Community invited to have their say about volunteering for emergency services and disaster response
Strengthening support for spontaneous volunteers who turn up to help in a crisis is a key focus of a new consultation being led by the NSW Government aimed at strengthening volunteering.
Communities across NSW regularly band together to support each other through volunteering with emergency services organisations like the NSW State Emergency Service (SES) and Rural Fire Service (RFS), and spontaneous volunteering when natural disasters hit.
While almost five million volunteers in NSW contribute around 1.5 billion hours each year, the face of volunteering is changing, with existing participants growing older or having less time to help, and the growing frequency of disasters is also increasing the demand for volunteers.
The consultation aims to improve understanding of when and how NSW residents sign up to volunteer programs, and why they choose to spontaneously volunteer in the face of a crisis or recovery. It will explore volunteer experiences, motivations and any barriers to joining, to help the Government enhance recruitment, retention and recognition programs.
The consultation will also inform approaches to supporting volunteer efforts during disasters to leverage support available on the ground.
Emergency services agencies including the SES, RFS and Fire and Rescue NSW are being consulted along with volunteers across the state, with all community members also able to have their say online.
The consultation follows the Independent and Parliamentary Flood Inquiries which identified a need to strengthen emergency services volunteering and will inform a report which will address:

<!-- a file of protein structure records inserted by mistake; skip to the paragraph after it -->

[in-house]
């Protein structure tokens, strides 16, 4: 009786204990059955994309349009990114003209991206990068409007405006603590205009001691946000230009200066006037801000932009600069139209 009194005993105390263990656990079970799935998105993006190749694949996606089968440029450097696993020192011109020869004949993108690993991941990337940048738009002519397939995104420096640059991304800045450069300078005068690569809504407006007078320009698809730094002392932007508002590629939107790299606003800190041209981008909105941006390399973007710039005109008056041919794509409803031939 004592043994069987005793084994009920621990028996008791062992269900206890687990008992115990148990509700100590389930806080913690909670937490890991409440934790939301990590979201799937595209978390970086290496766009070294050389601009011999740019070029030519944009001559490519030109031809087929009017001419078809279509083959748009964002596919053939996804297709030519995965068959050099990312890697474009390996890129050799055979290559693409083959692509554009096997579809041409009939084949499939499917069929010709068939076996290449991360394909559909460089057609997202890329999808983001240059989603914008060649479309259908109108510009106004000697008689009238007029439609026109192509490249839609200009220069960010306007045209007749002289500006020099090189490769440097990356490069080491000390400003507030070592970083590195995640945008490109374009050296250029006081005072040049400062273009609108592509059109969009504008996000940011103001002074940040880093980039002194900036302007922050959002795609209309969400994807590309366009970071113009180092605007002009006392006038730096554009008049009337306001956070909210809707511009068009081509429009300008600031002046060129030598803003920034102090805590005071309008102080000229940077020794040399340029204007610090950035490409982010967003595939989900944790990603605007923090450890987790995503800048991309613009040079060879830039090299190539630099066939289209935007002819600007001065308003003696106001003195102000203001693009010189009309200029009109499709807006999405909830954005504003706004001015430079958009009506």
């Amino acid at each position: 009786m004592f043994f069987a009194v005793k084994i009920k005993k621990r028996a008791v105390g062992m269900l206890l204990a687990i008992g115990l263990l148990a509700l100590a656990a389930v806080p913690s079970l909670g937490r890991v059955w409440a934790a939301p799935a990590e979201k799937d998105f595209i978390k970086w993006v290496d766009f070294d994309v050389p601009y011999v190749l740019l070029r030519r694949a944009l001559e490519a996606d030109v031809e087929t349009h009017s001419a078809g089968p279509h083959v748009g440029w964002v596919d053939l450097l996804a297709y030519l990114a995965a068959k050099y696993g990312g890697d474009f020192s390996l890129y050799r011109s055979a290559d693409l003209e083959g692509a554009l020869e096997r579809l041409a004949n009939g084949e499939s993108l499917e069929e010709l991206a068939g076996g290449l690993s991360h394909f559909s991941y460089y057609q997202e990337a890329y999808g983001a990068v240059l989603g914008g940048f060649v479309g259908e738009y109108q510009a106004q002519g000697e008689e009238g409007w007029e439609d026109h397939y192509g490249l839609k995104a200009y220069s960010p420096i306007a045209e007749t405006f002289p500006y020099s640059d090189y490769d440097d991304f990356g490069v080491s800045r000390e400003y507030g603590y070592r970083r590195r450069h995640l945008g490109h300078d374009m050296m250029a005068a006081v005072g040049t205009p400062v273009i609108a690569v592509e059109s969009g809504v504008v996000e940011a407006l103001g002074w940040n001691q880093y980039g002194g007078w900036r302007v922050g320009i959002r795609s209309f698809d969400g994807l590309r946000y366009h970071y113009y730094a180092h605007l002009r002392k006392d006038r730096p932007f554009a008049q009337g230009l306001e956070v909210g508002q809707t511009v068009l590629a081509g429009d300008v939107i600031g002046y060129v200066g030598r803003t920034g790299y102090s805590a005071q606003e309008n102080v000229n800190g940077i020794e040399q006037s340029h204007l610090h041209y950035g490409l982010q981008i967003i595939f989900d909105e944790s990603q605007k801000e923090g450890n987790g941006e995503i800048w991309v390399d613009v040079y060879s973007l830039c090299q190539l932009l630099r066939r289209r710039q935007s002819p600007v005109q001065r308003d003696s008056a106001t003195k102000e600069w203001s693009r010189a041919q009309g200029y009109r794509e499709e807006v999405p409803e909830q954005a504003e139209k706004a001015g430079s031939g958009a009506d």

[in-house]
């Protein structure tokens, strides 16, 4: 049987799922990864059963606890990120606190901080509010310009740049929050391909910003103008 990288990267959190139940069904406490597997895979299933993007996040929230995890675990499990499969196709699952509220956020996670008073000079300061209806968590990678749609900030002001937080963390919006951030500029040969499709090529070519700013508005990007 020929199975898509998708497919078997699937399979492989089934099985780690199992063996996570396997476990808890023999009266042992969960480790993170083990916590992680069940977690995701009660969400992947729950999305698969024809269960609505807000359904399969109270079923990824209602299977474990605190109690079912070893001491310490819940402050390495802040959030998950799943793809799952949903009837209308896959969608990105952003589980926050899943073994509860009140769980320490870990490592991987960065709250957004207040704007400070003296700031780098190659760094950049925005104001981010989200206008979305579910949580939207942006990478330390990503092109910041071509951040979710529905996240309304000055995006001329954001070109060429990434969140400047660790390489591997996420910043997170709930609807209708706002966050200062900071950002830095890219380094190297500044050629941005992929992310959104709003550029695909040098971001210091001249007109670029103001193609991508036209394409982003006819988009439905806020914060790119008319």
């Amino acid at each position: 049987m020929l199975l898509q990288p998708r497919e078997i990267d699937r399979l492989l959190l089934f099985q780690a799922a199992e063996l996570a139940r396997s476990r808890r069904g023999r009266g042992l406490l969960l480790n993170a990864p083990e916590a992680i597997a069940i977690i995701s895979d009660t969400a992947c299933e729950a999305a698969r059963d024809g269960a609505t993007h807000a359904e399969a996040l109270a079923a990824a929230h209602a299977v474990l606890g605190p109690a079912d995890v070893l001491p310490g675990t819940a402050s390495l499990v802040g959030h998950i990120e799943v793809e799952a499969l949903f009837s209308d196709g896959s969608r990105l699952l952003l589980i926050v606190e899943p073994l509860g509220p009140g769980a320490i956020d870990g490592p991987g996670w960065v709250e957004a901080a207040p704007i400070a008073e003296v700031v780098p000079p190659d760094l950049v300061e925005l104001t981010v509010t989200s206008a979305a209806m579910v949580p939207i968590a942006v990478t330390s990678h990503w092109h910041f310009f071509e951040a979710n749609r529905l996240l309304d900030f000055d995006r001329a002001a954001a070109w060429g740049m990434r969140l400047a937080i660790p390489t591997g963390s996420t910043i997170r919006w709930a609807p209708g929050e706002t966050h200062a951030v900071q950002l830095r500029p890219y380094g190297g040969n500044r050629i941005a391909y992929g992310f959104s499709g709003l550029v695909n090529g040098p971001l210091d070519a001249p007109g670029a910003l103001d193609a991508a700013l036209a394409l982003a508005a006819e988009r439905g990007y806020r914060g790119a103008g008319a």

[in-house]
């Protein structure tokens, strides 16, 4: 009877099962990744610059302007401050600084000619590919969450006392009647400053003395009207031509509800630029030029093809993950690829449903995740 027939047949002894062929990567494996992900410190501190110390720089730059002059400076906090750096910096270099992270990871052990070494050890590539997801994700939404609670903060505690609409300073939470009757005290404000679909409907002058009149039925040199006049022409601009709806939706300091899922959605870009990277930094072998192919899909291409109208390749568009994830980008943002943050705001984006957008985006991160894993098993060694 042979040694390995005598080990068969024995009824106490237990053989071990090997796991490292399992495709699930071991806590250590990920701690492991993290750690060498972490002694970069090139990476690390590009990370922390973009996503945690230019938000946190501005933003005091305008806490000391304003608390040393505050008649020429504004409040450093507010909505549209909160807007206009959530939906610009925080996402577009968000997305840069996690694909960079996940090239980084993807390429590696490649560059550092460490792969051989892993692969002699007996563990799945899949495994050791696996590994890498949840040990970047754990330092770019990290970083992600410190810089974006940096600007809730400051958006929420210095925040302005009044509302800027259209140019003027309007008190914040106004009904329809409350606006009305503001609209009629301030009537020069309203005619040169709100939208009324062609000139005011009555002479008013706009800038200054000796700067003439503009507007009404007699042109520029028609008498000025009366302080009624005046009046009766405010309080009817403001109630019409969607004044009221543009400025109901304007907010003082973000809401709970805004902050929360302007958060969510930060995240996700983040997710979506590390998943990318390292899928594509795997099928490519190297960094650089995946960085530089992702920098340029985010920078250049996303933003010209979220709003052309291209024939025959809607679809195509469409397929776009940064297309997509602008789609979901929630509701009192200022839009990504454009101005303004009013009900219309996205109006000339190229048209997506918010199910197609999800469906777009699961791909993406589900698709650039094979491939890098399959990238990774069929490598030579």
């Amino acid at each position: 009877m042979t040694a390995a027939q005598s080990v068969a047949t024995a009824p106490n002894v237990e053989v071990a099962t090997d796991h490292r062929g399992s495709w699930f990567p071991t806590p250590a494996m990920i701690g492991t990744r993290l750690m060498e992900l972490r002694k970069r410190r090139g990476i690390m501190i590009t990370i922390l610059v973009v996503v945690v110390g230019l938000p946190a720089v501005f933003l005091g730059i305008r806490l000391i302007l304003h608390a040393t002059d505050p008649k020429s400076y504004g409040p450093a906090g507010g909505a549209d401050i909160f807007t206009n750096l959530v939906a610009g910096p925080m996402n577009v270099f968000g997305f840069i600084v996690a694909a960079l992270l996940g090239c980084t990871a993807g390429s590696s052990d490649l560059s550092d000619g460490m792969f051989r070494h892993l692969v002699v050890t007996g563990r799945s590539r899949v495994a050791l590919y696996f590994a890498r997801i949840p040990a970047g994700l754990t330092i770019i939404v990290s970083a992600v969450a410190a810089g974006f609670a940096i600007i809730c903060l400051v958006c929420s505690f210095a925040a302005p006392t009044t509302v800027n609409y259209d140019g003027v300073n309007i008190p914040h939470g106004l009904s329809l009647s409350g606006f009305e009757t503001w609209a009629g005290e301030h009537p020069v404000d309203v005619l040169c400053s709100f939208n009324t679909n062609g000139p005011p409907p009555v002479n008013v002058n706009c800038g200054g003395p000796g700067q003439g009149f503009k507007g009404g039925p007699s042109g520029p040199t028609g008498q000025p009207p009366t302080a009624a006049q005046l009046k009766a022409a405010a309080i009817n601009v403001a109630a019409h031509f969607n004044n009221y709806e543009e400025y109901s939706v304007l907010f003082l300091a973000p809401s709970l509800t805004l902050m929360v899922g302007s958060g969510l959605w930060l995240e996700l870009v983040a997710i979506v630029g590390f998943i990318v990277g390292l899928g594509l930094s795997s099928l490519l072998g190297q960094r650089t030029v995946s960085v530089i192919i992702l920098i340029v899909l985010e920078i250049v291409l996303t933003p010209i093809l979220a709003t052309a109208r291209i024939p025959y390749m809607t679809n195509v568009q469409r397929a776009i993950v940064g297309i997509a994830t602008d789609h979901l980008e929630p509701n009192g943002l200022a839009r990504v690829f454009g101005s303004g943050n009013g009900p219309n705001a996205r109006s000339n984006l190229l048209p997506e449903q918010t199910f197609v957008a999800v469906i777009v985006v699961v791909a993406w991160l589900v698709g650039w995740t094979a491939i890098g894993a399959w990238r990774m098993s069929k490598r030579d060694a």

- Emergency management volunteering in NSW and trends, including a particular focus in regional and remote NSW.
- Opportunities to better integrate spontaneous volunteers into the emergency management framework.
- How well-placed NSW is to meet projected future demand for emergency services volunteers, and additional actions that would assist.
NSW Premier Chris Minns said:
“Volunteering is essential to NSW’s emergency response, whether it be frontline volunteers working to protect life and property, or volunteers providing support to communities before, during and after a disaster.
“It is one thing to recognise the heroic efforts of these volunteers, but it is also important to ensure we are doing all we can to support them, boost their numbers and equip them to stand on the frontlines safely.”
Minister for Emergency Services Jihad Dib said:
“Volunteers are the heart, soul and backbone of local communities, particularly in times of natural disasters.”
“Volunteers are often the very first responders. Their commitment is often the very reason people are kept safe.”
“It is of utmost importance to me that we understand our volunteer ecosystem and ensure the right support is available, including education and training along with the right equipment for those who turn up to help.”
Minister with responsibility for Volunteering Jodie Harrison said:
“This work is being launched to answer a number of questions: what our state can do better to support existing volunteers, boost numbers, and embrace spontaneous volunteers who have assisted in the recent floods and bushfires."
“I look forward to hearing about the experiences from those on the frontline and their ideas for the future of volunteering during emergency situations.”